I’m always honored when clients invite me back to their homes to photograph their dogs for a second or third or fourth time. During my recent trip to San Francisco I had the pleasure of working with two wonderful repeat clients and Teddy is one of them. Teddy was rescued from a busy, high-kill Los Angeles animal shelter by one of my favorite dog rescue groups, Wags and Walks Rescue. He was then spotted by my client on the Wags and Walks website, quickly adopted, and swept up to lovely Palo Alto, CA where he lives a joyful life with a sunny back yard, a bunch of sweet and smart kids to hang around with, and one very devoted Mom who teaches him about contemporary art and loves him to pieces.
I first photographed Teddy about three years ago, and returned for our second San Francisco dog photography session just as my client’s last child was heading off to college. After years of raising four great kids and watching them all head off to impressive universities, the house was about to feel a whole lot quieter - which is an emotionally charged moment for any parent. Our photography session centered around how Teddy pulls the family together - everyone loves him, and he loves everyone right back. We played in the yard (built just for him), lounged on the couch, created some portraits for the kids to take back to college and of course took some time to photograph Teddy alongside my clients. I’ve been so fascinated with abstraction lately, and am really leaning into a new way of creating family portraits that pull away from traditional poses and composition, and instead take away elements of the human subjects so that the canine subject really controls the frame. It’s challenging and weird and fun and interesting and I love it. My clients are loving it, too.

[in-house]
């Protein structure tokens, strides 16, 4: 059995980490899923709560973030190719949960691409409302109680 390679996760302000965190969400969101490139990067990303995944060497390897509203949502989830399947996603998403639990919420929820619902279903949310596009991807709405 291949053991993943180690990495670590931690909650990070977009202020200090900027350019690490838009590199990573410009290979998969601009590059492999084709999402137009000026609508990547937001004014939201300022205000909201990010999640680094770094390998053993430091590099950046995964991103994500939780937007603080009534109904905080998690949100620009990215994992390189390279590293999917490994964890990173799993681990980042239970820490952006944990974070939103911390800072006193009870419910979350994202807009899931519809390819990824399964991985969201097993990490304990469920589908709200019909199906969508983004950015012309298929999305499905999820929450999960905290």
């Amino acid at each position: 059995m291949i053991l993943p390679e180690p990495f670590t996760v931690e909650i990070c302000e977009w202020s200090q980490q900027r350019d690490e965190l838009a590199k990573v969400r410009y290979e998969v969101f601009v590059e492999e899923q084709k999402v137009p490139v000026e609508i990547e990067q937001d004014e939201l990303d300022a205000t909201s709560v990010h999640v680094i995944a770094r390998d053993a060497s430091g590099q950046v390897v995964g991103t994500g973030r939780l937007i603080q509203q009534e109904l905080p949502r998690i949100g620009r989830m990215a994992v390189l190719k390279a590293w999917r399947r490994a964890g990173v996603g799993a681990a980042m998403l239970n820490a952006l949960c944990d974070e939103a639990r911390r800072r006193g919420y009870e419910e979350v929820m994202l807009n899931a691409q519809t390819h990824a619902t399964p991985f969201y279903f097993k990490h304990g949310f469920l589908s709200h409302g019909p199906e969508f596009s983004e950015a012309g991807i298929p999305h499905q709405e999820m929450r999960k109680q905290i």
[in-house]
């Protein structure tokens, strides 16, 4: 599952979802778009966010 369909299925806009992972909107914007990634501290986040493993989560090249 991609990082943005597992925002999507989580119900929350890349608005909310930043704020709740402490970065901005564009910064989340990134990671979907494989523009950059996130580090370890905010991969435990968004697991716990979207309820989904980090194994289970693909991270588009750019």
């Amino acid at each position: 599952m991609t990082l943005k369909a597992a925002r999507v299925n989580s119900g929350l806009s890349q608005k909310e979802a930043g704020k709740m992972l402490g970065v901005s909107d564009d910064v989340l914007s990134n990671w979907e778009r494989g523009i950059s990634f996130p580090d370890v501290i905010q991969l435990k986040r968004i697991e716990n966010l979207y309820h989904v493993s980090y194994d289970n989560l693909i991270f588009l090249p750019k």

A few years ago I put together one of my very beautiful, artisan-crafted portfolio boxes to house a series of eight editions for this client. One of the best parts about a portfolio box (aside from the fact that they are amazing artifacts on their own, with custom book fabrics etc), is that it gives my client and I room to grow. For this recent dog photography session I helped my clients curate a few more editions to add to that original box, as well as a larger beautiful print for their walls.
What a very special and fun and creative project. Thanks Teddy, you’re a very good dog.